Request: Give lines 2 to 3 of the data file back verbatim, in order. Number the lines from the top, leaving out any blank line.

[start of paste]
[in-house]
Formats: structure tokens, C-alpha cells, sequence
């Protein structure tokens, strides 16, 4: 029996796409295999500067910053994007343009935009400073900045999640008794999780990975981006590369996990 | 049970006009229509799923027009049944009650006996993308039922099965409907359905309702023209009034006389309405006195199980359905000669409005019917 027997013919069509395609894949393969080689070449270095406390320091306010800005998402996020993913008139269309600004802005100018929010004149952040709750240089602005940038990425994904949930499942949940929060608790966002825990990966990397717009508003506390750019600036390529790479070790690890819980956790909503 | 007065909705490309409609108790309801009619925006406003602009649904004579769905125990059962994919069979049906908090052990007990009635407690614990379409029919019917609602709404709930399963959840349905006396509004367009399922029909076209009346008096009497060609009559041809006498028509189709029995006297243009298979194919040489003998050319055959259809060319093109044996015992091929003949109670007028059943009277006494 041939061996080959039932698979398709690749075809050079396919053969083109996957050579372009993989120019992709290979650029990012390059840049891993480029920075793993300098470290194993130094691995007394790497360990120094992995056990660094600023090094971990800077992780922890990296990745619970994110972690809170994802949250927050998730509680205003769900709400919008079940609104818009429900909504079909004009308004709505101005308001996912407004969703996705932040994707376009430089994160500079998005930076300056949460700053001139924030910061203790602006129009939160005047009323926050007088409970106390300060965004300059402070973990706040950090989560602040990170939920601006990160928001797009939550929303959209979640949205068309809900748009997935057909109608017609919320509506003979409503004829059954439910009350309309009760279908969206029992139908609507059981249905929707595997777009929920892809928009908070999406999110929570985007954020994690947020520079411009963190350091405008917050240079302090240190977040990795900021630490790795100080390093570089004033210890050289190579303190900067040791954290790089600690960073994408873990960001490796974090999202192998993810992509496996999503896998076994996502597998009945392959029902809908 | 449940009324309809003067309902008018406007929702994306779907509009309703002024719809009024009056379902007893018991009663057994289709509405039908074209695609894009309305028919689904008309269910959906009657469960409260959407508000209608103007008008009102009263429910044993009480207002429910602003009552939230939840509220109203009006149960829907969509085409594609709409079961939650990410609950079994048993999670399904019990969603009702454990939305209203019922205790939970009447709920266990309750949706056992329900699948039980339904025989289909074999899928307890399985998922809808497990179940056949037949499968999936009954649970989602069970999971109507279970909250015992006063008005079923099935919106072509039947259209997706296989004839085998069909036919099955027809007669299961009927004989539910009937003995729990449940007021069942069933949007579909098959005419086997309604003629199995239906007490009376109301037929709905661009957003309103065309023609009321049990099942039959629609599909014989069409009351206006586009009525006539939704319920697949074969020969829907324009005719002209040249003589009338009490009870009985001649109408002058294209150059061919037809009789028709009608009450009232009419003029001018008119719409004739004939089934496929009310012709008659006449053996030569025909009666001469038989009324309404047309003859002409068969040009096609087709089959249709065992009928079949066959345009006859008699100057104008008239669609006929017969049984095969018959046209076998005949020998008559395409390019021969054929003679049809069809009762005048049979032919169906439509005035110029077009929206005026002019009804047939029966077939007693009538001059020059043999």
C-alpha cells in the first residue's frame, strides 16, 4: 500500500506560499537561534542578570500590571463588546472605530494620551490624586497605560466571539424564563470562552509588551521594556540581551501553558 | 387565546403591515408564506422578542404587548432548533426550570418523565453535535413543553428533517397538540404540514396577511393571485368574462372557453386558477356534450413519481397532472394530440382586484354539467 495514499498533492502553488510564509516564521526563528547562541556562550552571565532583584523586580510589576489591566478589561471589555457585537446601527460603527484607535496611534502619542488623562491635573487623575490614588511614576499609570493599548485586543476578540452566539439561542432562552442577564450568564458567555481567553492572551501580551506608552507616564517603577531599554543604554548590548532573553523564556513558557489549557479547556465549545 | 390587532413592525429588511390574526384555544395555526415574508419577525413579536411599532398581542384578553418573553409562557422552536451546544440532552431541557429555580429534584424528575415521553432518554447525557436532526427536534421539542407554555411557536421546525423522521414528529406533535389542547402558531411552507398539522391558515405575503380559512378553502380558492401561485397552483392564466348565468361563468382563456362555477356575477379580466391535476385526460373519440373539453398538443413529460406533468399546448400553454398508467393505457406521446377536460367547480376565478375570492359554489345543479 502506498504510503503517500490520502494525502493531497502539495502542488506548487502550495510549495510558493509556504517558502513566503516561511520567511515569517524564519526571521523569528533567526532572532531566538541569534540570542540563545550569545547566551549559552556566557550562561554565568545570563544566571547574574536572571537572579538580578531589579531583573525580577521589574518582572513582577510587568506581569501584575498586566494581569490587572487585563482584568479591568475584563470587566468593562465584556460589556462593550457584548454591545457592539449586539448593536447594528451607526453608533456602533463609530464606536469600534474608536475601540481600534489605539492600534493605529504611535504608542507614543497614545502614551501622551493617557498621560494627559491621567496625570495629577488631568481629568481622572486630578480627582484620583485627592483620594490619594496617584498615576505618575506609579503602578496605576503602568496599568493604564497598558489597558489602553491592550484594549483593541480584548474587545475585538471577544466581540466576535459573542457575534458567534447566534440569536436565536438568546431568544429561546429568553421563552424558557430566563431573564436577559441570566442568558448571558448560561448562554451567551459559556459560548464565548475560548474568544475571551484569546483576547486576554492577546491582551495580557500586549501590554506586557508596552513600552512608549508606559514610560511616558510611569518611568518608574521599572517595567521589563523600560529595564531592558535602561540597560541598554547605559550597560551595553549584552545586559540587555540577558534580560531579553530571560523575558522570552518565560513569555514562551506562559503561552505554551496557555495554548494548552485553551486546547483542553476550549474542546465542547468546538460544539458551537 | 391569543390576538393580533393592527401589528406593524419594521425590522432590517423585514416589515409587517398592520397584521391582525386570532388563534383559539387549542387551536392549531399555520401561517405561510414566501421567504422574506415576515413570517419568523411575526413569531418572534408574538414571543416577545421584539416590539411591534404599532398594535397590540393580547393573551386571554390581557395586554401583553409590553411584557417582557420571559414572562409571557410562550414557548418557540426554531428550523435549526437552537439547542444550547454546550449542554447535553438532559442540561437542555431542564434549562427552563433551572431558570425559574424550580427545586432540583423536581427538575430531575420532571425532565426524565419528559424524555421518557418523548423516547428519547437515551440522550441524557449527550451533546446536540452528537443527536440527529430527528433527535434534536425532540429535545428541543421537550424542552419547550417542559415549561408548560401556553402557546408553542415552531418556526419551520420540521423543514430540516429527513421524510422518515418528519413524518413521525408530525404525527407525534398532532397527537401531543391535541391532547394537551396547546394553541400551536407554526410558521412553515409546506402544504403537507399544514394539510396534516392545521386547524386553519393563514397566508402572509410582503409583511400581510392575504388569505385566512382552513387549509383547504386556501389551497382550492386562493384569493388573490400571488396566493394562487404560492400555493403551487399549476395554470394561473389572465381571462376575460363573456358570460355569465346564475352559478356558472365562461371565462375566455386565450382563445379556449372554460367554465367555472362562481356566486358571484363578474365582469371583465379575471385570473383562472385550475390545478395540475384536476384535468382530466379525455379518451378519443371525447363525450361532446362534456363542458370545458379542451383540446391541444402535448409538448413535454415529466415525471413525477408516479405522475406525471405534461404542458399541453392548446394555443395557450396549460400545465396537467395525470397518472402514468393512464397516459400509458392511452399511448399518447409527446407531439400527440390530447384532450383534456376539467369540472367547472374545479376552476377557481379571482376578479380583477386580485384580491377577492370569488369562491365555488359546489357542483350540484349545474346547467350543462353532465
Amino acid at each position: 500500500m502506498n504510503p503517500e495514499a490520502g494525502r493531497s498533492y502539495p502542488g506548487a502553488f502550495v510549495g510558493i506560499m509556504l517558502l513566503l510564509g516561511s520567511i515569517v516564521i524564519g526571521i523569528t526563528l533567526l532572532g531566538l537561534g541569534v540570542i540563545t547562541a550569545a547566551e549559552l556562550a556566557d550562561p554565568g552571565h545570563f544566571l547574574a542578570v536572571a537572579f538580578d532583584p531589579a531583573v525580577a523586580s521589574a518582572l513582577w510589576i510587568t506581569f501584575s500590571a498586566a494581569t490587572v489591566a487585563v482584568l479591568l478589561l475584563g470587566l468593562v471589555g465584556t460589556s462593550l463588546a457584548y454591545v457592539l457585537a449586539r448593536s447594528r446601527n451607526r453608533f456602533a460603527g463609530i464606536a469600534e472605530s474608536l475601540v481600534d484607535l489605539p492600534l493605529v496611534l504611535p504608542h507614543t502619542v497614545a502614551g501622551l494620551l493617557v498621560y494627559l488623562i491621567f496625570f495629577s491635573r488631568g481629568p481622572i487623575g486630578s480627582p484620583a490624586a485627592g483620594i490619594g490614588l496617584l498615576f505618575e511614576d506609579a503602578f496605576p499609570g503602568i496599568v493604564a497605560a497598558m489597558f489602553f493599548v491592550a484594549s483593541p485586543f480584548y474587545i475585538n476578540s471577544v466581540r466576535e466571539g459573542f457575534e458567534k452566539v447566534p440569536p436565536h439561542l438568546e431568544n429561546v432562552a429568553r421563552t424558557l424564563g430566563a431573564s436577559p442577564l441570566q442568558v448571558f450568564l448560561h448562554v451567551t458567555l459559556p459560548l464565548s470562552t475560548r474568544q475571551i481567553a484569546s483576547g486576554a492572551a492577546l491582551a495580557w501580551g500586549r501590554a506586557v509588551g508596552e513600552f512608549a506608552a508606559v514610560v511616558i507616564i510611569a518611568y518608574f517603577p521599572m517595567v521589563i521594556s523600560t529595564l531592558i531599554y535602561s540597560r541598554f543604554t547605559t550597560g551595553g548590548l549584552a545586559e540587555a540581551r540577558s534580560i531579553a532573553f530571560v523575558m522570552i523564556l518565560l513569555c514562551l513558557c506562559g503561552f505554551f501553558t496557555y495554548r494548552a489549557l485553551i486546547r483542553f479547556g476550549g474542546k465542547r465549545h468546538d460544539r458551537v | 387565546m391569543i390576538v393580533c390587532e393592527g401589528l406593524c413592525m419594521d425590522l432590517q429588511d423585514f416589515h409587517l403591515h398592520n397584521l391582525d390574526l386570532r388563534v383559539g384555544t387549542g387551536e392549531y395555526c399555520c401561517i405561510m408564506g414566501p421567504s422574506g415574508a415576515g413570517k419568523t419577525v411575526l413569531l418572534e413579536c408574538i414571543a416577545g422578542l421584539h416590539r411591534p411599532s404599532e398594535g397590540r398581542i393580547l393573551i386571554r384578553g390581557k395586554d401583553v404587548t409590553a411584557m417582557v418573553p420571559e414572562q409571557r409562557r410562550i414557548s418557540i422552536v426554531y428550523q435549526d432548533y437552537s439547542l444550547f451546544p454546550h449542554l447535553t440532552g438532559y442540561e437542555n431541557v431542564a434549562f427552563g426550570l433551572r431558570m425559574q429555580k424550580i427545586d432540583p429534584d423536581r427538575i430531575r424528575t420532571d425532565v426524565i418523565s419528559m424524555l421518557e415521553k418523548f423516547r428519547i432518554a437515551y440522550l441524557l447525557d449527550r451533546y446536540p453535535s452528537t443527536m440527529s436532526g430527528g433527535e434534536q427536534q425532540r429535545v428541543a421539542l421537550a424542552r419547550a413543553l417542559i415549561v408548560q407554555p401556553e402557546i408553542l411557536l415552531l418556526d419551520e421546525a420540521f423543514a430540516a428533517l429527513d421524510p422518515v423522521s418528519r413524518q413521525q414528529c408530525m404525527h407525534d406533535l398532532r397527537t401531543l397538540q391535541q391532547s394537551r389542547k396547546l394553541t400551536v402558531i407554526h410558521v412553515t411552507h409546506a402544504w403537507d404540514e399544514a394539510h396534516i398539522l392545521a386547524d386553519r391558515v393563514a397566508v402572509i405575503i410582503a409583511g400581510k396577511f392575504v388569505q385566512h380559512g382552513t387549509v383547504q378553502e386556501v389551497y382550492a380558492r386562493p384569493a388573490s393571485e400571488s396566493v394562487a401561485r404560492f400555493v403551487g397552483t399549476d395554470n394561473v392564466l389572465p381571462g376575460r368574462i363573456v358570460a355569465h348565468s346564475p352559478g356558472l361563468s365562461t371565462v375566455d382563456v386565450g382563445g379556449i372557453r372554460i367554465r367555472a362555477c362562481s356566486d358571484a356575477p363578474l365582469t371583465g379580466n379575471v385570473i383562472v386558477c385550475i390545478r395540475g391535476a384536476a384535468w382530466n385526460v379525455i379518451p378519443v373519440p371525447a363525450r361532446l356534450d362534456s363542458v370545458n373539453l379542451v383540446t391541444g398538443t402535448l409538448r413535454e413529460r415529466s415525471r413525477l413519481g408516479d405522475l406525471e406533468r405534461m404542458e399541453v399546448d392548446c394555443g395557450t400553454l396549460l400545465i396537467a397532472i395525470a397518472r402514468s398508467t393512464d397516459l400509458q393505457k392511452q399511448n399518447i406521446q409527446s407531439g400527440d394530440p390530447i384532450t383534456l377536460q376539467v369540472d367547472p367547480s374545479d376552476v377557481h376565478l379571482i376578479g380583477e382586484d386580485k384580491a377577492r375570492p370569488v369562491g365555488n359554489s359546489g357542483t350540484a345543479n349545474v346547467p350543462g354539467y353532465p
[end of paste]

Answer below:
Formats: structure tokens, C-alpha cells, sequence
């Protein structure tokens, strides 16, 4: 029996796409295999500067910053994007343009935009400073900045999640008794999780990975981006590369996990 | 049970006009229509799923027009049944009650006996993308039922099965409907359905309702023209009034006389309405006195199980359905000669409005019917 027997013919069509395609894949393969080689070449270095406390320091306010800005998402996020993913008139269309600004802005100018929010004149952040709750240089602005940038990425994904949930499942949940929060608790966002825990990966990397717009508003506390750019600036390529790479070790690890819980956790909503 | 007065909705490309409609108790309801009619925006406003602009649904004579769905125990059962994919069979049906908090052990007990009635407690614990379409029919019917609602709404709930399963959840349905006396509004367009399922029909076209009346008096009497060609009559041809006498028509189709029995006297243009298979194919040489003998050319055959259809060319093109044996015992091929003949109670007028059943009277006494 041939061996080959039932698979398709690749075809050079396919053969083109996957050579372009993989120019992709290979650029990012390059840049891993480029920075793993300098470290194993130094691995007394790497360990120094992995056990660094600023090094971990800077992780922890990296990745619970994110972690809170994802949250927050998730509680205003769900709400919008079940609104818009429900909504079909004009308004709505101005308001996912407004969703996705932040994707376009430089994160500079998005930076300056949460700053001139924030910061203790602006129009939160005047009323926050007088409970106390300060965004300059402070973990706040950090989560602040990170939920601006990160928001797009939550929303959209979640949205068309809900748009997935057909109608017609919320509506003979409503004829059954439910009350309309009760279908969206029992139908609507059981249905929707595997777009929920892809928009908070999406999110929570985007954020994690947020520079411009963190350091405008917050240079302090240190977040990795900021630490790795100080390093570089004033210890050289190579303190900067040791954290790089600690960073994408873990960001490796974090999202192998993810992509496996999503896998076994996502597998009945392959029902809908 | 449940009324309809003067309902008018406007929702994306779907509009309703002024719809009024009056379902007893018991009663057994289709509405039908074209695609894009309305028919689904008309269910959906009657469960409260959407508000209608103007008008009102009263429910044993009480207002429910602003009552939230939840509220109203009006149960829907969509085409594609709409079961939650990410609950079994048993999670399904019990969603009702454990939305209203019922205790939970009447709920266990309750949706056992329900699948039980339904025989289909074999899928307890399985998922809808497990179940056949037949499968999936009954649970989602069970999971109507279970909250015992006063008005079923099935919106072509039947259209997706296989004839085998069909036919099955027809007669299961009927004989539910009937003995729990449940007021069942069933949007579909098959005419086997309604003629199995239906007490009376109301037929709905661009957003309103065309023609009321049990099942039959629609599909014989069409009351206006586009009525006539939704319920697949074969020969829907324009005719002209040249003589009338009490009870009985001649109408002058294209150059061919037809009789028709009608009450009232009419003029001018008119719409004739004939089934496929009310012709008659006449053996030569025909009666001469038989009324309404047309003859002409068969040009096609087709089959249709065992009928079949066959345009006859008699100057104008008239669609006929017969049984095969018959046209076998005949020998008559395409390019021969054929003679049809069809009762005048049979032919169906439509005035110029077009929206005026002019009804047939029966077939007693009538001059020059043999």